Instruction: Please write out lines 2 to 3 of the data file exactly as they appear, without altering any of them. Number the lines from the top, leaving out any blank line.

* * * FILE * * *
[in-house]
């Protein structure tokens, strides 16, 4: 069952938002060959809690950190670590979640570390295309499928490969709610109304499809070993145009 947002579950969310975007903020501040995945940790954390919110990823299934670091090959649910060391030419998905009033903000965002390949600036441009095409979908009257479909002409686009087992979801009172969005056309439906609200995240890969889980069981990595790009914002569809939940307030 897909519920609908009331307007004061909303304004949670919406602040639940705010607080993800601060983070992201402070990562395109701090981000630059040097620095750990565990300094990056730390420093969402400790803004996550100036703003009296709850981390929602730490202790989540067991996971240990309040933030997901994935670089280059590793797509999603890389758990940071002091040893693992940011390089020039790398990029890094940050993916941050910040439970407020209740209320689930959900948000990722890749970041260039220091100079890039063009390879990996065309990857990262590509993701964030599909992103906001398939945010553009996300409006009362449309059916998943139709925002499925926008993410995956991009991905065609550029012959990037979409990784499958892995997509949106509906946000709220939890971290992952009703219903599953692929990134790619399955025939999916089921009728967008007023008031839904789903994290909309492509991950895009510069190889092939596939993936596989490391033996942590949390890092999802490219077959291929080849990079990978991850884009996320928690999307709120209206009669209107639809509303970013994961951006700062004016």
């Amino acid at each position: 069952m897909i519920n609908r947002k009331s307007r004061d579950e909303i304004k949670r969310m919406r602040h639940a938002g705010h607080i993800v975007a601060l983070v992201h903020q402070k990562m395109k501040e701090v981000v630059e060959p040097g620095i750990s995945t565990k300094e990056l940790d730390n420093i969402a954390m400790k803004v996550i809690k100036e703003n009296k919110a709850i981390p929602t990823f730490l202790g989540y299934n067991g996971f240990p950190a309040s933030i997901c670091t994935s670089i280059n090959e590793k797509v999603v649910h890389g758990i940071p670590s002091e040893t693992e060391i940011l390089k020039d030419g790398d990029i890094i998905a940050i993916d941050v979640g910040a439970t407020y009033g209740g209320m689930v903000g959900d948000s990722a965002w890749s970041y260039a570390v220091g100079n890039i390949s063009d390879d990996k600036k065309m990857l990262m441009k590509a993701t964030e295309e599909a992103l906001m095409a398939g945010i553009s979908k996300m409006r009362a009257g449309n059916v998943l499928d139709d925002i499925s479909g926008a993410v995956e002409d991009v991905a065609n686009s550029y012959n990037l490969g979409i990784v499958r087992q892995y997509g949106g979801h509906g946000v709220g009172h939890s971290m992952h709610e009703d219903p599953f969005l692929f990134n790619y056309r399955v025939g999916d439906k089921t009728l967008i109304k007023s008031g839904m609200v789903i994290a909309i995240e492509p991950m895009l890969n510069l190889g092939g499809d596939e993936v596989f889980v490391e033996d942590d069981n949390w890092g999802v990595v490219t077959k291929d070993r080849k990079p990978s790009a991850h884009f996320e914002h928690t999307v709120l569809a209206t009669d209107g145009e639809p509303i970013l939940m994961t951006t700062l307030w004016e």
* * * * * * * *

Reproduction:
């Protein structure tokens, strides 16, 4: 069952938002060959809690950190670590979640570390295309499928490969709610109304499809070993145009 947002579950969310975007903020501040995945940790954390919110990823299934670091090959649910060391030419998905009033903000965002390949600036441009095409979908009257479909002409686009087992979801009172969005056309439906609200995240890969889980069981990595790009914002569809939940307030 897909519920609908009331307007004061909303304004949670919406602040639940705010607080993800601060983070992201402070990562395109701090981000630059040097620095750990565990300094990056730390420093969402400790803004996550100036703003009296709850981390929602730490202790989540067991996971240990309040933030997901994935670089280059590793797509999603890389758990940071002091040893693992940011390089020039790398990029890094940050993916941050910040439970407020209740209320689930959900948000990722890749970041260039220091100079890039063009390879990996065309990857990262590509993701964030599909992103906001398939945010553009996300409006009362449309059916998943139709925002499925926008993410995956991009991905065609550029012959990037979409990784499958892995997509949106509906946000709220939890971290992952009703219903599953692929990134790619399955025939999916089921009728967008007023008031839904789903994290909309492509991950895009510069190889092939596939993936596989490391033996942590949390890092999802490219077959291929080849990079990978991850884009996320928690999307709120209206009669209107639809509303970013994961951006700062004016």
């Amino acid at each position: 069952m897909i519920n609908r947002k009331s307007r004061d579950e909303i304004k949670r969310m919406r602040h639940a938002g705010h607080i993800v975007a601060l983070v992201h903020q402070k990562m395109k501040e701090v981000v630059e060959p040097g620095i750990s995945t565990k300094e990056l940790d730390n420093i969402a954390m400790k803004v996550i809690k100036e703003n009296k919110a709850i981390p929602t990823f730490l202790g989540y299934n067991g996971f240990p950190a309040s933030i997901c670091t994935s670089i280059n090959e590793k797509v999603v649910h890389g758990i940071p670590s002091e040893t693992e060391i940011l390089k020039d030419g790398d990029i890094i998905a940050i993916d941050v979640g910040a439970t407020y009033g209740g209320m689930v903000g959900d948000s990722a965002w890749s970041y260039a570390v220091g100079n890039i390949s063009d390879d990996k600036k065309m990857l990262m441009k590509a993701t964030e295309e599909a992103l906001m095409a398939g945010i553009s979908k996300m409006r009362a009257g449309n059916v998943l499928d139709d925002i499925s479909g926008a993410v995956e002409d991009v991905a065609n686009s550029y012959n990037l490969g979409i990784v499958r087992q892995y997509g949106g979801h509906g946000v709220g009172h939890s971290m992952h709610e009703d219903p599953f969005l692929f990134n790619y056309r399955v025939g999916d439906k089921t009728l967008i109304k007023s008031g839904m609200v789903i994290a909309i995240e492509p991950m895009l890969n510069l190889g092939g499809d596939e993936v596989f889980v490391e033996d942590d069981n949390w890092g999802v990595v490219t077959k291929d070993r080849k990079p990978s790009a991850h884009f996320e914002h928690t999307v709120l569809a209206t009669d209107g145009e639809p509303i970013l939940m994961t951006t700062l307030w004016e």